The potential of powdered activated carbon (PAC) adsorption for odor removal in low turbidity drinking water was investigated. The batch experiments were conducted under various conditions including PAC species, dosage, contact time and dosing point. The effects of pre-chlorination and PAC dosage on turbidity were also studied. Results showed that adsorption was quite vulnerable to initial threshold odor number (TON), and higher influent TON required a larger dosage. Both PAC species (derived from coal and wood) presented excellent adsorption capacity for odorants. The adsorption process versus time had three steps and the adsorption kinetics were well fitted by the second order model. Pre-chlorination had an adverse effect on both raw water TON and odor removal. PAC adsorption was enhanced by dosing during coagulation and could, in turn, save coagulant dosage.

INTRODUCTION

It is widely acknowledged that several organic compounds at ng/L to mg/L concentrations can cause odor problems in drinking water (Chen et al. 1997). Among the group of earthy-musty odorants, geosmin (GSM), 2-methylisoborneol (MIB), 2-isopropyl-3-methoxy-pyrazine (IPMP), 2-isobutyl-3-methoxy-pyrazine (IBMP) and 2,3,6-trichloroanisole (TCA) are five major components, within which MIB and GSM are of particular importance (Chen et al. 1997; Ho et al. 2007). The treatment and control of odor compounds has come to the attention of researchers in the field of drinking water supply, since odorants have long been related to drinking water quality and safety (Burlingame et al. 2004). The removal of most odor compounds from drinking water is a difficult task due to their extremely low threshold odor number (TON), usually in the range of ng/L (Antonopoulou et al. 2014). Therefore, it is necessary to seek an effective method of removal.

Powdered activated carbon (PAC) is often used in treatment plants because it is relatively inexpensive and flexible (Wnorowski 1992; Cook et al. 2001). Numerous studies have researched the adsorption of odorants by PAC and verified its availability and effectiveness (Wnorowski 1992; Bansal et al. 2005; Srinivasan & Sorial 2009; Srinivasan & Sorial 2011). Chen et al. (1997) evaluated the odor removal process by activated carbon derived from four different materials. Cook et al. (2001) investigated MIB and geosmin removal in four raw waters for dosage prediction. Effects of chlorine oxidation were studied by Jung et al. (2004). Experiments were also conducted to reveal the effects of contact time (Gholizadeh et al. 2013) or dosing point (Boonanuntanasarn et al. 2014).

However, systematic investigations into odor removal by PAC in low turbidity drinking water under various conditions including PAC species, dosage, contact time, dosing point, chlorine oxidation and coagulation are rarely reported (Turk et al. 1972; Wnorowski 1992; Srinivasan & Sorial 2011; Zhang et al. 2015). We conducted batch experiments to look into PAC adsorption of odorants in low turbidity drinking water, aiming to add some insights into its applications.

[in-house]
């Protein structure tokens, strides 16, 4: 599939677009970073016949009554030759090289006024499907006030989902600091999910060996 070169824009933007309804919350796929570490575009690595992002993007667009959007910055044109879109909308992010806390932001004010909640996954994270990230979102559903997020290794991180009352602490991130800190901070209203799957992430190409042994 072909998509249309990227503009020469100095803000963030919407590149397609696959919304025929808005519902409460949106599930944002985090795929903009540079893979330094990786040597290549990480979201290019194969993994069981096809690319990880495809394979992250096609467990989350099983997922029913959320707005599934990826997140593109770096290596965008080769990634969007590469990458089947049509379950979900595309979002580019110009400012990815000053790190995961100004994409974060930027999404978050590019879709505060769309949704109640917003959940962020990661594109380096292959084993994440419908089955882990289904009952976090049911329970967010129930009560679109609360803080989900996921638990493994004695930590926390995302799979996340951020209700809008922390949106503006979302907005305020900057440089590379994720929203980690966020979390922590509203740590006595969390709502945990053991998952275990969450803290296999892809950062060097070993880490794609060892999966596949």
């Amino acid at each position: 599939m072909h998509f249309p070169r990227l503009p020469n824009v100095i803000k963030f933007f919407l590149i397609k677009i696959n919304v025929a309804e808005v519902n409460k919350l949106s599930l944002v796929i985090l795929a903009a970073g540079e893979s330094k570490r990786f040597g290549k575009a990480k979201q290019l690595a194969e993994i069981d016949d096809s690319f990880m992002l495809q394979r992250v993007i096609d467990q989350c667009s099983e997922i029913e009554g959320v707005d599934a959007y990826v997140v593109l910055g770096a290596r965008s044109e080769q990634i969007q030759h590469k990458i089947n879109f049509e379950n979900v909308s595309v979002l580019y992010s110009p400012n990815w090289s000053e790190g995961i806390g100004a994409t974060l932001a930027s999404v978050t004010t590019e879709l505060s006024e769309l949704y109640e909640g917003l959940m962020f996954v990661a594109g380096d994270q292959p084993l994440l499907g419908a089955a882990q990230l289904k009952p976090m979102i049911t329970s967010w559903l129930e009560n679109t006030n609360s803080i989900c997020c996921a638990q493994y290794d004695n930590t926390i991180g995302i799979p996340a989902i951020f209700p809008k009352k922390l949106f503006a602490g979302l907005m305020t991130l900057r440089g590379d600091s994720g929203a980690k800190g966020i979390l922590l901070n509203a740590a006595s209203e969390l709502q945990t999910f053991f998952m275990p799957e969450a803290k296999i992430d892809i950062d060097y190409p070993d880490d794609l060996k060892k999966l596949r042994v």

MATERIAL AND METHODS

Water quality and PAC preparation

The water targeted in this study is from a drinking water source of a city in the south of China. The characteristics of the water are given in Table 1.

Table 1

Raw water quality in this study

ParameterUnitValue
pH a 6.97 
Turbidity NTU 23.9 
CODMn mg/L 6.88 
DO mg/L 1.37 
Ammonia mg/L 4.97 
Nitrate mg/L 2.21 
Nitrite mg/L 0.448 
Chloride mg/L 66.1 
TON a 300 
Algae 104/L 337 
ParameterUnitValue
pH a 6.97 
Turbidity NTU 23.9 
CODMn mg/L 6.88 
DO mg/L 1.37 
Ammonia mg/L 4.97 
Nitrate mg/L 2.21 
Nitrite mg/L 0.448 
Chloride mg/L 66.1 
TON a 300 
Algae 104/L 337 

ano unit. Experimental methods.

Two kinds of PAC (coal carbon and wood charcoal) were used in this study, and were purchased from Shanxi Activated Carbon Corporation (Shanxi Province, China). Only particles which passed through a 320 mesh sieve were used for experiments. Both types of PAC had similar iodine and methylene blue values (906 and 182 mg/g for coal carbon, 910 and 185 mg/g for wood charcoal, respectively, data were from the corporation).

Odor removal was carried out by batch tests, 1 L of raw water with a certain amount of PAC was agitated and settled (agitation procedure as described in Table 2) for measuring TON. TON, turbidity and color were measured according to Standard Methods (APHA 2005) at a temperature of 60 °C. All experiments were conducted in triplicate and the average values were used in the figures and tables.

Table 2

Agitation procedures used in this study

StepTimeaSpeedbDosage
30 60 PAC 
300 Coagulant 
200 c 
100 c 
60 c 
20 c 
StepTimeaSpeedbDosage
30 60 PAC 
300 Coagulant 
200 c 
100 c 
60 c 
20 c 

aunit: min.

bunit: r/min.

cno chemicals added.

RESULTS AND DISCUSSION

Effect of PAC species